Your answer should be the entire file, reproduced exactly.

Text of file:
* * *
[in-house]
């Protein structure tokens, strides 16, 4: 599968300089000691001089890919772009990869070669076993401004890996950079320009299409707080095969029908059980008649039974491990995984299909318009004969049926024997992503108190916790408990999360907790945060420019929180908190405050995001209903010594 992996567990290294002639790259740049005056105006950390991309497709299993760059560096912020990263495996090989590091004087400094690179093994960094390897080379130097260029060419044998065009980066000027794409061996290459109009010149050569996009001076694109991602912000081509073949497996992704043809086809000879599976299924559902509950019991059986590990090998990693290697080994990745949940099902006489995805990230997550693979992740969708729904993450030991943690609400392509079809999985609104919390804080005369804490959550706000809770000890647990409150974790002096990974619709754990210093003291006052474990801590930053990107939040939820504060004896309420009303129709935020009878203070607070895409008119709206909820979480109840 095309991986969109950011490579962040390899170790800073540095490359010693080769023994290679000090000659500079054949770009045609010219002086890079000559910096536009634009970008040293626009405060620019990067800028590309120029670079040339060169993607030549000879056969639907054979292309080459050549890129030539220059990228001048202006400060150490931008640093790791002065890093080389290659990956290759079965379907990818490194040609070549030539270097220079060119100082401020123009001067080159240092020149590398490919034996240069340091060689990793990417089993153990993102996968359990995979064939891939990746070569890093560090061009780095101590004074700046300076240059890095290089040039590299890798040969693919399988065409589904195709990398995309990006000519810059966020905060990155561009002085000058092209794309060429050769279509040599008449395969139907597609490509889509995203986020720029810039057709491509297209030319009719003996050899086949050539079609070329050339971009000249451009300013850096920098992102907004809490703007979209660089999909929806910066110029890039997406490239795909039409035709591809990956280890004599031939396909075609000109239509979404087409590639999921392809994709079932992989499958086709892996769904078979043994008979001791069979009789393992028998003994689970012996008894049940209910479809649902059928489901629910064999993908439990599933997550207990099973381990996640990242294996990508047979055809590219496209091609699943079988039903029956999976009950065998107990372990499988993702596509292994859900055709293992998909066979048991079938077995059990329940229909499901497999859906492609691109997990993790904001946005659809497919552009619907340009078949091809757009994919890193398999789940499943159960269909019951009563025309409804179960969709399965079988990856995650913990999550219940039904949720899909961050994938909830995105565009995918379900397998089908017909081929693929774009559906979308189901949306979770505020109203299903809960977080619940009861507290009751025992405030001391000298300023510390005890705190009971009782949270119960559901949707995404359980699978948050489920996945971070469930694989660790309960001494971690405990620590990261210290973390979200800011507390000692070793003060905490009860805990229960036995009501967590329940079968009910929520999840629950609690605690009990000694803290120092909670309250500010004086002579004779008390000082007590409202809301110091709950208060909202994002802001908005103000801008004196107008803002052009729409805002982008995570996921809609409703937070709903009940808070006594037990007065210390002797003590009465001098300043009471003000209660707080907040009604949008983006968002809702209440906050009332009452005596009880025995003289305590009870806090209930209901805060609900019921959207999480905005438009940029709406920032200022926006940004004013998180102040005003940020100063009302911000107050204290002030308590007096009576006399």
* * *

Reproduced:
[in-house]
């Protein structure tokens, strides 16, 4: 599968300089000691001089890919772009990869070669076993401004890996950079320009299409707080095969029908059980008649039974491990995984299909318009004969049926024997992503108190916790408990999360907790945060420019929180908190405050995001209903010594 992996567990290294002639790259740049005056105006950390991309497709299993760059560096912020990263495996090989590091004087400094690179093994960094390897080379130097260029060419044998065009980066000027794409061996290459109009010149050569996009001076694109991602912000081509073949497996992704043809086809000879599976299924559902509950019991059986590990090998990693290697080994990745949940099902006489995805990230997550693979992740969708729904993450030991943690609400392509079809999985609104919390804080005369804490959550706000809770000890647990409150974790002096990974619709754990210093003291006052474990801590930053990107939040939820504060004896309420009303129709935020009878203070607070895409008119709206909820979480109840 095309991986969109950011490579962040390899170790800073540095490359010693080769023994290679000090000659500079054949770009045609010219002086890079000559910096536009634009970008040293626009405060620019990067800028590309120029670079040339060169993607030549000879056969639907054979292309080459050549890129030539220059990228001048202006400060150490931008640093790791002065890093080389290659990956290759079965379907990818490194040609070549030539270097220079060119100082401020123009001067080159240092020149590398490919034996240069340091060689990793990417089993153990993102996968359990995979064939891939990746070569890093560090061009780095101590004074700046300076240059890095290089040039590299890798040969693919399988065409589904195709990398995309990006000519810059966020905060990155561009002085000058092209794309060429050769279509040599008449395969139907597609490509889509995203986020720029810039057709491509297209030319009719003996050899086949050539079609070329050339971009000249451009300013850096920098992102907004809490703007979209660089999909929806910066110029890039997406490239795909039409035709591809990956280890004599031939396909075609000109239509979404087409590639999921392809994709079932992989499958086709892996769904078979043994008979001791069979009789393992028998003994689970012996008894049940209910479809649902059928489901629910064999993908439990599933997550207990099973381990996640990242294996990508047979055809590219496209091609699943079988039903029956999976009950065998107990372990499988993702596509292994859900055709293992998909066979048991079938077995059990329940229909499901497999859906492609691109997990993790904001946005659809497919552009619907340009078949091809757009994919890193398999789940499943159960269909019951009563025309409804179960969709399965079988990856995650913990999550219940039904949720899909961050994938909830995105565009995918379900397998089908017909081929693929774009559906979308189901949306979770505020109203299903809960977080619940009861507290009751025992405030001391000298300023510390005890705190009971009782949270119960559901949707995404359980699978948050489920996945971070469930694989660790309960001494971690405990620590990261210290973390979200800011507390000692070793003060905490009860805990229960036995009501967590329940079968009910929520999840629950609690605690009990000694803290120092909670309250500010004086002579004779008390000082007590409202809301110091709950208060909202994002802001908005103000801008004196107008803002052009729409805002982008995570996921809609409703937070709903009940808070006594037990007065210390002797003590009465001098300043009471003000209660707080907040009604949008983006968002809702209440906050009332009452005596009880025995003289305590009870806090209930209901805060609900019921959207999480905005438009940029709406920032200022926006940004004013998180102040005003940020100063009302911000107050204290002030308590007096009576006399």